Any fool can make a sandwich by throwing ingredients in between two slices of bread. But the word sammich implies something grander. A sammich is constructed around a clear vision, with generous quantities of carefully chosen ingredients combined to make something truly glorious.
There is one sammich that has been on my bucket list for years. I've always loved a good reuben, but until recently I'd never experienced the Holy Grail of reubens -- one from a Kosher-style deli in New York city.
That changed last week while my wife and I were vacationing in New York. We were staying in an apartment in Manhattan's East Village; just a few blocks from the world-famous Katz's Deli that was founded in 1888.
When you enter Katz you get a ticket that you carry with you as you gather whatever food and drink items you want. The workers keep a tally of your order on the ticket as you present it each time you ask for anything. You pay for everything at once at the register as you leave.
On my first visit I headed straight for the sandwich counter and ordered a reuben. The employee who assembled my sammich gave me a sample of the corned beef to try while he was working. It lived up to all my dreams, practically melting in my mouth.
This blog is usually devoted to the art of slow-cooking meat with smoke. While corned beef is slow-cured with a salt-water brine instead it is interesting to note that the most common cut used for corned beef is brisket; a fatty cut that is also well-loved and renowned in barbecue circles.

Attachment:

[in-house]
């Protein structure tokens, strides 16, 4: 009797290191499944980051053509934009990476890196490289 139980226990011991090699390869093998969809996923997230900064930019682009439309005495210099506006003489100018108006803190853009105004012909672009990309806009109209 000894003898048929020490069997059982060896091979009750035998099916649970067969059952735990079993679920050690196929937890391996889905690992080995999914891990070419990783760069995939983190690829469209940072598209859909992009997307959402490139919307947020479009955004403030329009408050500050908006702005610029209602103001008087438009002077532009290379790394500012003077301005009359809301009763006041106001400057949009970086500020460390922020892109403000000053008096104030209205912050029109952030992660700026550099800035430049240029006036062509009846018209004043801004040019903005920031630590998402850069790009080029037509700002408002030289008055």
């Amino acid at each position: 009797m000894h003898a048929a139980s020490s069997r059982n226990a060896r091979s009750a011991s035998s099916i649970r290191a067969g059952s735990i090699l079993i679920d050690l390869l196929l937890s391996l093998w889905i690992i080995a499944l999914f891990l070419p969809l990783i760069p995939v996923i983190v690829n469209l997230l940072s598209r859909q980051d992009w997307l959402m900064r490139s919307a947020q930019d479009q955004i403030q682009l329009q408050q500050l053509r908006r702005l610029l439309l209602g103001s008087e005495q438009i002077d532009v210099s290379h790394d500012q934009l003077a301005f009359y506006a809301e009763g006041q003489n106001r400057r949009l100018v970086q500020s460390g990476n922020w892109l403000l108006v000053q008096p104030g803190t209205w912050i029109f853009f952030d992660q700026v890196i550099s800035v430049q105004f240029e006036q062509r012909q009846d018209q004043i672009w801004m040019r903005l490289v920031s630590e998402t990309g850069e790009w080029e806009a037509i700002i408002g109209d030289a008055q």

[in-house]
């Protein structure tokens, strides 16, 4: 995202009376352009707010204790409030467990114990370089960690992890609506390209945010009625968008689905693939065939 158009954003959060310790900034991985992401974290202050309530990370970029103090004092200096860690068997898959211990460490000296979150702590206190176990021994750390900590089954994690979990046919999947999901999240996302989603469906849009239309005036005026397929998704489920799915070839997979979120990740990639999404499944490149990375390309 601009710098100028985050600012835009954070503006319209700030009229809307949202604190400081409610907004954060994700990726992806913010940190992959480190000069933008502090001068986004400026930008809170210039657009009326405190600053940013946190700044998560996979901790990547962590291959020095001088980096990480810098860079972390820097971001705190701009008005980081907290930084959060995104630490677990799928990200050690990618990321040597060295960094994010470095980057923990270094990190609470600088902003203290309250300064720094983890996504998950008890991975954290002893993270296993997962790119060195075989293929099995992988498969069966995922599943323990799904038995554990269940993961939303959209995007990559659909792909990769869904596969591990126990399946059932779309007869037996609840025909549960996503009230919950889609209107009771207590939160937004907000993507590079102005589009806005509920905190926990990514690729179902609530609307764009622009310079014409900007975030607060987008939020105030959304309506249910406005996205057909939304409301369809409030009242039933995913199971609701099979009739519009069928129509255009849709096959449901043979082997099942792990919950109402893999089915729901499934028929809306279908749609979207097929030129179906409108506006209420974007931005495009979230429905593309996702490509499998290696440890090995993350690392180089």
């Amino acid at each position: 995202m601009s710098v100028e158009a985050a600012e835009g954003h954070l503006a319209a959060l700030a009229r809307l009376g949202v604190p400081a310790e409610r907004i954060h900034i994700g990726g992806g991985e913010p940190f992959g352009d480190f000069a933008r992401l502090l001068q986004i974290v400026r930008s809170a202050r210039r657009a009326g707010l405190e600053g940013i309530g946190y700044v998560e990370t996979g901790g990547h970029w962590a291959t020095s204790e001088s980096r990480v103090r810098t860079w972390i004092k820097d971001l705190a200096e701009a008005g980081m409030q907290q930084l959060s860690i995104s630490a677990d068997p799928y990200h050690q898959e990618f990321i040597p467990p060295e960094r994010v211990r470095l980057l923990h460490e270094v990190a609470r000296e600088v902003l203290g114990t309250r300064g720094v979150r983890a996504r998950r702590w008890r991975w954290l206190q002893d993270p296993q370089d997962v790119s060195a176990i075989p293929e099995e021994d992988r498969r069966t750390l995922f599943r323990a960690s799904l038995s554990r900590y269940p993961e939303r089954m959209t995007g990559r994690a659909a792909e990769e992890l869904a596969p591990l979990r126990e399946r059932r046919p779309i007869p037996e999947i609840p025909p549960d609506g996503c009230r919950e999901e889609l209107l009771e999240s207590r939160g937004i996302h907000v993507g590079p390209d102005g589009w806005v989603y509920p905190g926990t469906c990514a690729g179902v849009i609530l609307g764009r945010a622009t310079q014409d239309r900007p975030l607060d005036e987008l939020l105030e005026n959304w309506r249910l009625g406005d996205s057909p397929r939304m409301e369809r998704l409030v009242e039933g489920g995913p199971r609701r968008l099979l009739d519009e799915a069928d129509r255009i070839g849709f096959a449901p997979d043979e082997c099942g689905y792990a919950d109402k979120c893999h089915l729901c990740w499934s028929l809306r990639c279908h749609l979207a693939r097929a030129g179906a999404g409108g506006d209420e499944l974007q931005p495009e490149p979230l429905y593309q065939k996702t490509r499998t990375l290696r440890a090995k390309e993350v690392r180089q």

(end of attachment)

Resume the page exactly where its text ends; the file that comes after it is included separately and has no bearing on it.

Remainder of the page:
Smoke and salt are the two oldest preservatives in human history. In fact, Pastrami is made by smoking corned meats after they are salt-cured. So I like to think of the corned beef brisket I enjoyed at Katz's as an ancient but close relative to barbecue.
When my wife booked the apartment we stayed in I didn't realize how close it was to Katz's. But once we realized I could run and grab one while she was getting ready in the mornings it became a recurring meal. And it's one I am already missing dearly now that I'm back here in Memphis, although the next time I'm in Manhattan I'll have to force myself to shy away from the reuben on at least one visit in order to try the deli's also-famous and massive pastrami sammich.